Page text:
Chotak Gyatso, Programme Manager, LNP: The term ‘child labour’ is defined as employment of children that deprives them of their childhood, their potential and their dignity, and that is harmful to physical and mental development. That means it interferes with their schooling by depriving them of the opportunity to attend school, obliging them to leave school prematurely, or requiring them to attempt to combine school attendance with excessively long and heavy work.
In our district, there is no exact data or specific study report on child labour issue. But a study was conducted by Leh Nutrition Project in collaboration with UNICEF India on general child rights issues in Khaltse and Nubra region in 2015-2016. It revealed 39 per cent of participants/responder (children and adult both) identified that child labour is an issue in their region. It says Ladakhi children are mostly engaged as domestic helpers by wealthier families or relatives and there are some school drop-outs between 15 to 18 years of age engaged in BRO and other agencies as labour. Not big in number, but it exists in almost every village. Similarly, many non-local children, from Nepal, Bihar and other states, are engaged as child labour. There are children who are working in shops, guest houses, restaurants and automobile mechanic shops in Leh town. Besides, you will find many non-local children begging in Leh town, especially during the religious congregations.
The new Child Labour Prohibition and Regulation Act, 2016 completely bans employment of children below 14 in all occupations and enterprises, except those run by his or her own family, provided that education is not hampered. The addition of a new category of persons, called ‘adolescent’, children between 14 to 18 years, are barred from employment in any hazardous occupation. The Act makes child labour a cognizable offence. Employing children below 14 years will be punishable for a jail term between 6 months and two years (earlier 3 months to 1 year) or a penalty between Rs 20,000 and 50,000 or both for the first time. Many experts believe that even this law is also weak because the complete ban on child labour is for those below 14 years. They feel that it should be extended up to 18 years like in the developed countries.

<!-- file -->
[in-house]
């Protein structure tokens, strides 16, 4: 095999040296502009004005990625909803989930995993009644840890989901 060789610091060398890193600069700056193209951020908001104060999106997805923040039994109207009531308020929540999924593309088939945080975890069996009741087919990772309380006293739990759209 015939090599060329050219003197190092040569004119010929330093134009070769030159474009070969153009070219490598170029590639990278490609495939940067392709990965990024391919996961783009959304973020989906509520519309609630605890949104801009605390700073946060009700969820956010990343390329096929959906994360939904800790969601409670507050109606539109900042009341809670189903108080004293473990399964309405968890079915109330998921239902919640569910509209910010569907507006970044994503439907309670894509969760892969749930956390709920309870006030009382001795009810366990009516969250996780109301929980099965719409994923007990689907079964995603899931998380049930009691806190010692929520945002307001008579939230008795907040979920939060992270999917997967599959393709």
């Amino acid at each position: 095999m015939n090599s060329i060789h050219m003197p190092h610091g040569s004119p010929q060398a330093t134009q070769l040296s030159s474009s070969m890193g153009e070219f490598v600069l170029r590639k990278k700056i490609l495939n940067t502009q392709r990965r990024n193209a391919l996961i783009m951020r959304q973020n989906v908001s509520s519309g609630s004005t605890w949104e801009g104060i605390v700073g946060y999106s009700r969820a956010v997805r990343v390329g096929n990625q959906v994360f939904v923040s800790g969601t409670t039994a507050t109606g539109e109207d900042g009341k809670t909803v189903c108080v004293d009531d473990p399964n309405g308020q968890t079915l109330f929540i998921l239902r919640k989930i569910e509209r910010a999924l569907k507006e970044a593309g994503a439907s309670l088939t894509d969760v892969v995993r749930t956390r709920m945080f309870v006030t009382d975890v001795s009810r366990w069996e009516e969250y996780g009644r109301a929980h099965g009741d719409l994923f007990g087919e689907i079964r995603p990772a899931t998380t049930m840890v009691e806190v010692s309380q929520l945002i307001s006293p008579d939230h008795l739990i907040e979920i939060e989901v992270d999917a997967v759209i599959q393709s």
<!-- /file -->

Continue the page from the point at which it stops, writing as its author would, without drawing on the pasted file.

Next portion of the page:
We also need to know that Children’s or adolescents’ participation in work that does not affect their health and personal development or interfere with their schooling, is generally regarded as positive. This includes activities such as helping their parents at home, assisting in a family business etc. This kind of activities contributes to children’s development, equip them with skills and experience, and help them get ready to be productive members of society later in life.
In my view, our district is ill-equipped to deal with child labour issues as we do not have ‘District Child Labour Task Force’. It seems that child labour issue is not mandated to District Labour Department. Our policy makers, planners and authorities lacked the sensitivity towards this issues and no initiative has been taken to deal with it. As I have said earlier, the number may be small but child labour is indeed an issue for our district. It will be easier for us to deal with if an intensified awareness initiative is taken by the district authorities with the support of LAHDC. We can be a completely ‘free from child labour’ district within a short span of time if we wish to see it and it will be a proud moment for our district and LAHDC.